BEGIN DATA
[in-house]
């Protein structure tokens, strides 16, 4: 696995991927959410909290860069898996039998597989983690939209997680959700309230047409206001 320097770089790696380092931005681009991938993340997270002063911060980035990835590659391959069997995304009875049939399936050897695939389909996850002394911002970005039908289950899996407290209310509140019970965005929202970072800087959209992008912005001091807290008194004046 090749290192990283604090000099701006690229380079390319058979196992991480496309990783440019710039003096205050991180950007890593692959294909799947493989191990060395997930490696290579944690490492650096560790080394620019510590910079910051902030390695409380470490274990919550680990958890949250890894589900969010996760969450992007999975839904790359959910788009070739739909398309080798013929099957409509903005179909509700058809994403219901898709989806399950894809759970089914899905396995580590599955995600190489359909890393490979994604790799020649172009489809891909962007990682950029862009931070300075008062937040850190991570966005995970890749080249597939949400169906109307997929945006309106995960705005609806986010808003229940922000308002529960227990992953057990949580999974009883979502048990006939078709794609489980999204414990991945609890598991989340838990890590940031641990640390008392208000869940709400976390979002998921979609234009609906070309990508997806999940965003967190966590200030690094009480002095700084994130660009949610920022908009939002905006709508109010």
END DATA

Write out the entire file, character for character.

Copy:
[in-house]
């Protein structure tokens, strides 16, 4: 696995991927959410909290860069898996039998597989983690939209997680959700309230047409206001 320097770089790696380092931005681009991938993340997270002063911060980035990835590659391959069997995304009875049939399936050897695939389909996850002394911002970005039908289950899996407290209310509140019970965005929202970072800087959209992008912005001091807290008194004046 090749290192990283604090000099701006690229380079390319058979196992991480496309990783440019710039003096205050991180950007890593692959294909799947493989191990060395997930490696290579944690490492650096560790080394620019510590910079910051902030390695409380470490274990919550680990958890949250890894589900969010996760969450992007999975839904790359959910788009070739739909398309080798013929099957409509903005179909509700058809994403219901898709989806399950894809759970089914899905396995580590599955995600190489359909890393490979994604790799020649172009489809891909962007990682950029862009931070300075008062937040850190991570966005995970890749080249597939949400169906109307997929945006309106995960705005609806986010808003229940922000308002529960227990992953057990949580999974009883979502048990006939078709794609489980999204414990991945609890598991989340838990890590940031641990640390008392208000869940709400976390979002998921979609234009609906070309990508997806999940965003967190966590200030690094009480002095700084994130660009949610920022908009939002905006709508109010």